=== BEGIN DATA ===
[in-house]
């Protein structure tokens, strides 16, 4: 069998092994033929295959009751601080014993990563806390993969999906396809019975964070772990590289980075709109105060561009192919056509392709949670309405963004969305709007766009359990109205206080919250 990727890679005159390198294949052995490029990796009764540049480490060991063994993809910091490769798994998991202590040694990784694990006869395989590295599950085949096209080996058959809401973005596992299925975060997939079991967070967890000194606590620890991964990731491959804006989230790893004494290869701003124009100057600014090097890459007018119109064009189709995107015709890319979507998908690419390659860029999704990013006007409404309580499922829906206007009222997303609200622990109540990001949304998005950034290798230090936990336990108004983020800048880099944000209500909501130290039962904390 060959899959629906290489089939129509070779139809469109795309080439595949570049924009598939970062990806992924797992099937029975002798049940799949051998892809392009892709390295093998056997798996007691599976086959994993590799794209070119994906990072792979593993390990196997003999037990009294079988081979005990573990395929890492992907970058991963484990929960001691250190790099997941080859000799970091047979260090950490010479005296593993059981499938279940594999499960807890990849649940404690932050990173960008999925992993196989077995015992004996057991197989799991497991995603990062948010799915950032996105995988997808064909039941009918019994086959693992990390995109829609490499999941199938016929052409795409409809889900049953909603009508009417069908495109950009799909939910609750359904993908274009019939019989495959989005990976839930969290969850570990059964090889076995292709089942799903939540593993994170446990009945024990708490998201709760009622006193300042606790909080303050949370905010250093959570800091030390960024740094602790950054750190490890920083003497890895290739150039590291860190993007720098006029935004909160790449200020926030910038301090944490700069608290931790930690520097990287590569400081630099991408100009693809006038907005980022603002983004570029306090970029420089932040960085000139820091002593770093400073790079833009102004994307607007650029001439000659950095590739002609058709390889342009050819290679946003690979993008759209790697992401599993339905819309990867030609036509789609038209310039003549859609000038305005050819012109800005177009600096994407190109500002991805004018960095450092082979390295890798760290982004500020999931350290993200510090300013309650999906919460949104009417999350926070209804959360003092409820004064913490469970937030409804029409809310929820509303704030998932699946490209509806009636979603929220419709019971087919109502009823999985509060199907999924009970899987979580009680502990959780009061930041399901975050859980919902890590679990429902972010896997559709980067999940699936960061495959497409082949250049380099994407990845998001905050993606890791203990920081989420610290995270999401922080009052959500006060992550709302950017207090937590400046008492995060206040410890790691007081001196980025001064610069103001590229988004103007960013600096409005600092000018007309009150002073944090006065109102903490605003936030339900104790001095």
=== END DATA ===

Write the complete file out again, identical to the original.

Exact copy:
[in-house]
């Protein structure tokens, strides 16, 4: 069998092994033929295959009751601080014993990563806390993969999906396809019975964070772990590289980075709109105060561009192919056509392709949670309405963004969305709007766009359990109205206080919250 990727890679005159390198294949052995490029990796009764540049480490060991063994993809910091490769798994998991202590040694990784694990006869395989590295599950085949096209080996058959809401973005596992299925975060997939079991967070967890000194606590620890991964990731491959804006989230790893004494290869701003124009100057600014090097890459007018119109064009189709995107015709890319979507998908690419390659860029999704990013006007409404309580499922829906206007009222997303609200622990109540990001949304998005950034290798230090936990336990108004983020800048880099944000209500909501130290039962904390 060959899959629906290489089939129509070779139809469109795309080439595949570049924009598939970062990806992924797992099937029975002798049940799949051998892809392009892709390295093998056997798996007691599976086959994993590799794209070119994906990072792979593993390990196997003999037990009294079988081979005990573990395929890492992907970058991963484990929960001691250190790099997941080859000799970091047979260090950490010479005296593993059981499938279940594999499960807890990849649940404690932050990173960008999925992993196989077995015992004996057991197989799991497991995603990062948010799915950032996105995988997808064909039941009918019994086959693992990390995109829609490499999941199938016929052409795409409809889900049953909603009508009417069908495109950009799909939910609750359904993908274009019939019989495959989005990976839930969290969850570990059964090889076995292709089942799903939540593993994170446990009945024990708490998201709760009622006193300042606790909080303050949370905010250093959570800091030390960024740094602790950054750190490890920083003497890895290739150039590291860190993007720098006029935004909160790449200020926030910038301090944490700069608290931790930690520097990287590569400081630099991408100009693809006038907005980022603002983004570029306090970029420089932040960085000139820091002593770093400073790079833009102004994307607007650029001439000659950095590739002609058709390889342009050819290679946003690979993008759209790697992401599993339905819309990867030609036509789609038209310039003549859609000038305005050819012109800005177009600096994407190109500002991805004018960095450092082979390295890798760290982004500020999931350290993200510090300013309650999906919460949104009417999350926070209804959360003092409820004064913490469970937030409804029409809310929820509303704030998932699946490209509806009636979603929220419709019971087919109502009823999985509060199907999924009970899987979580009680502990959780009061930041399901975050859980919902890590679990429902972010896997559709980067999940699936960061495959497409082949250049380099994407990845998001905050993606890791203990920081989420610290995270999401922080009052959500006060992550709302950017207090937590400046008492995060206040410890790691007081001196980025001064610069103001590229988004103007960013600096409005600092000018007309009150002073944090006065109102903490605003936030339900104790001095």